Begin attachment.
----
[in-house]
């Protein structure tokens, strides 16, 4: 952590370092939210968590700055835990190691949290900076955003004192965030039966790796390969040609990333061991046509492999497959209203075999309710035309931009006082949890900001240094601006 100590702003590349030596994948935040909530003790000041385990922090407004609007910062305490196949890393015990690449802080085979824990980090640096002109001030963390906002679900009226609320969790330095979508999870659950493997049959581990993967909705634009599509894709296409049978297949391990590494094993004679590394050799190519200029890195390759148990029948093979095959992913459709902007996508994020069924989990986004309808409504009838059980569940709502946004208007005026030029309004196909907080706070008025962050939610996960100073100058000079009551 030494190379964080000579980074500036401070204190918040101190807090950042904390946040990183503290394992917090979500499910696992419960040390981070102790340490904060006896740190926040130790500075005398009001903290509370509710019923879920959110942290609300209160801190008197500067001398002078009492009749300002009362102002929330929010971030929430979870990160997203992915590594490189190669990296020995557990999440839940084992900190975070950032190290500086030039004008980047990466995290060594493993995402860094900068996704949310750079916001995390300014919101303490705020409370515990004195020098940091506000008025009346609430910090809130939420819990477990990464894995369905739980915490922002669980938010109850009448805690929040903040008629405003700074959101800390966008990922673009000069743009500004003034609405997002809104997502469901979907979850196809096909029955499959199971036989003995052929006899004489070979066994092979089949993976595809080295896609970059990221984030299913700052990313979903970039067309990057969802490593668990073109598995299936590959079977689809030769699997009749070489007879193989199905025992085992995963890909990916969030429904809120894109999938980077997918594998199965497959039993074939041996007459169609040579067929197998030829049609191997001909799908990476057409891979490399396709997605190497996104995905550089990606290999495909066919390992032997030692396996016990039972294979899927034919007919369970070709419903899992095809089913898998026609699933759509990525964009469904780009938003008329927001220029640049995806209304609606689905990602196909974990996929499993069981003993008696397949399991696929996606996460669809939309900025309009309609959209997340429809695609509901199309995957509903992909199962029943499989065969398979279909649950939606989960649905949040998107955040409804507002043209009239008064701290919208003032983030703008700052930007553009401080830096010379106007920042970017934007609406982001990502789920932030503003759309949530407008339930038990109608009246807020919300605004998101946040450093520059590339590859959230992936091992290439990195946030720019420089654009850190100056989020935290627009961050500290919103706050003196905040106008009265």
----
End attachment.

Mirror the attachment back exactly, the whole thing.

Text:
[in-house]
């Protein structure tokens, strides 16, 4: 952590370092939210968590700055835990190691949290900076955003004192965030039966790796390969040609990333061991046509492999497959209203075999309710035309931009006082949890900001240094601006 100590702003590349030596994948935040909530003790000041385990922090407004609007910062305490196949890393015990690449802080085979824990980090640096002109001030963390906002679900009226609320969790330095979508999870659950493997049959581990993967909705634009599509894709296409049978297949391990590494094993004679590394050799190519200029890195390759148990029948093979095959992913459709902007996508994020069924989990986004309808409504009838059980569940709502946004208007005026030029309004196909907080706070008025962050939610996960100073100058000079009551 030494190379964080000579980074500036401070204190918040101190807090950042904390946040990183503290394992917090979500499910696992419960040390981070102790340490904060006896740190926040130790500075005398009001903290509370509710019923879920959110942290609300209160801190008197500067001398002078009492009749300002009362102002929330929010971030929430979870990160997203992915590594490189190669990296020995557990999440839940084992900190975070950032190290500086030039004008980047990466995290060594493993995402860094900068996704949310750079916001995390300014919101303490705020409370515990004195020098940091506000008025009346609430910090809130939420819990477990990464894995369905739980915490922002669980938010109850009448805690929040903040008629405003700074959101800390966008990922673009000069743009500004003034609405997002809104997502469901979907979850196809096909029955499959199971036989003995052929006899004489070979066994092979089949993976595809080295896609970059990221984030299913700052990313979903970039067309990057969802490593668990073109598995299936590959079977689809030769699997009749070489007879193989199905025992085992995963890909990916969030429904809120894109999938980077997918594998199965497959039993074939041996007459169609040579067929197998030829049609191997001909799908990476057409891979490399396709997605190497996104995905550089990606290999495909066919390992032997030692396996016990039972294979899927034919007919369970070709419903899992095809089913898998026609699933759509990525964009469904780009938003008329927001220029640049995806209304609606689905990602196909974990996929499993069981003993008696397949399991696929996606996460669809939309900025309009309609959209997340429809695609509901199309995957509903992909199962029943499989065969398979279909649950939606989960649905949040998107955040409804507002043209009239008064701290919208003032983030703008700052930007553009401080830096010379106007920042970017934007609406982001990502789920932030503003759309949530407008339930038990109608009246807020919300605004998101946040450093520059590339590859959230992936091992290439990195946030720019420089654009850190100056989020935290627009961050500290919103706050003196905040106008009265």